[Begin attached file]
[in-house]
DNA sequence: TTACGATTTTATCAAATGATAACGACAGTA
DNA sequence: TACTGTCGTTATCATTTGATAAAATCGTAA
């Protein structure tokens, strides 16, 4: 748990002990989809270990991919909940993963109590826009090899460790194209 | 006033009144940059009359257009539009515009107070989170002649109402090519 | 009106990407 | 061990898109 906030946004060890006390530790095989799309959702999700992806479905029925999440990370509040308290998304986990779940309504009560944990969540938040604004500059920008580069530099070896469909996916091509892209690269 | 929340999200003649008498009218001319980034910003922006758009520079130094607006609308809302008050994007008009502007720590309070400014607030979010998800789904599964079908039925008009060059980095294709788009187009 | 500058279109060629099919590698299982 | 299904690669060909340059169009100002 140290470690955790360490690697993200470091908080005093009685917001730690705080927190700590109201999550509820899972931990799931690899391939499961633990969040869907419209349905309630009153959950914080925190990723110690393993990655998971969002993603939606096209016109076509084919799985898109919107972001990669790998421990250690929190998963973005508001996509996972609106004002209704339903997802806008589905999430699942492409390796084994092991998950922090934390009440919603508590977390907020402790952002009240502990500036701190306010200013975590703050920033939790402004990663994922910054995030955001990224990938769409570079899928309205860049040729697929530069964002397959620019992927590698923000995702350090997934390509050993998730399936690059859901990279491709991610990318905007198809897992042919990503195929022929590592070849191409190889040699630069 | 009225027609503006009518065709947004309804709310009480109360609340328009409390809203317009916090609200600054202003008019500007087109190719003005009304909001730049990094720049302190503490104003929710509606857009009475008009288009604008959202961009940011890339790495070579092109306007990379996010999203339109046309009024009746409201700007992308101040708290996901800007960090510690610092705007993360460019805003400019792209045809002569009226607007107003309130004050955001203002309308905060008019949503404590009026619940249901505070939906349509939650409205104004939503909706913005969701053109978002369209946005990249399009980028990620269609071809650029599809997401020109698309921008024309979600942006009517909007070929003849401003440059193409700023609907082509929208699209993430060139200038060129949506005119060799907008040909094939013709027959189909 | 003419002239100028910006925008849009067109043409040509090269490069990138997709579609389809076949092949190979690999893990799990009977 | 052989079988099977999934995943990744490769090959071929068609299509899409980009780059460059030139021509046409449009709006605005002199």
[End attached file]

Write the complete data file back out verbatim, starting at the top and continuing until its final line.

[in-house]
DNA sequence: TTACGATTTTATCAAATGATAACGACAGTA
DNA sequence: TACTGTCGTTATCATTTGATAAAATCGTAA
């Protein structure tokens, strides 16, 4: 748990002990989809270990991919909940993963109590826009090899460790194209 | 006033009144940059009359257009539009515009107070989170002649109402090519 | 009106990407 | 061990898109 906030946004060890006390530790095989799309959702999700992806479905029925999440990370509040308290998304986990779940309504009560944990969540938040604004500059920008580069530099070896469909996916091509892209690269 | 929340999200003649008498009218001319980034910003922006758009520079130094607006609308809302008050994007008009502007720590309070400014607030979010998800789904599964079908039925008009060059980095294709788009187009 | 500058279109060629099919590698299982 | 299904690669060909340059169009100002 140290470690955790360490690697993200470091908080005093009685917001730690705080927190700590109201999550509820899972931990799931690899391939499961633990969040869907419209349905309630009153959950914080925190990723110690393993990655998971969002993603939606096209016109076509084919799985898109919107972001990669790998421990250690929190998963973005508001996509996972609106004002209704339903997802806008589905999430699942492409390796084994092991998950922090934390009440919603508590977390907020402790952002009240502990500036701190306010200013975590703050920033939790402004990663994922910054995030955001990224990938769409570079899928309205860049040729697929530069964002397959620019992927590698923000995702350090997934390509050993998730399936690059859901990279491709991610990318905007198809897992042919990503195929022929590592070849191409190889040699630069 | 009225027609503006009518065709947004309804709310009480109360609340328009409390809203317009916090609200600054202003008019500007087109190719003005009304909001730049990094720049302190503490104003929710509606857009009475008009288009604008959202961009940011890339790495070579092109306007990379996010999203339109046309009024009746409201700007992308101040708290996901800007960090510690610092705007993360460019805003400019792209045809002569009226607007107003309130004050955001203002309308905060008019949503404590009026619940249901505070939906349509939650409205104004939503909706913005969701053109978002369209946005990249399009980028990620269609071809650029599809997401020109698309921008024309979600942006009517909007070929003849401003440059193409700023609907082509929208699209993430060139200038060129949506005119060799907008040909094939013709027959189909 | 003419002239100028910006925008849009067109043409040509090269490069990138997709579609389809076949092949190979690999893990799990009977 | 052989079988099977999934995943990744490769090959071929068609299509899409980009780059460059030139021509046409449009709006605005002199």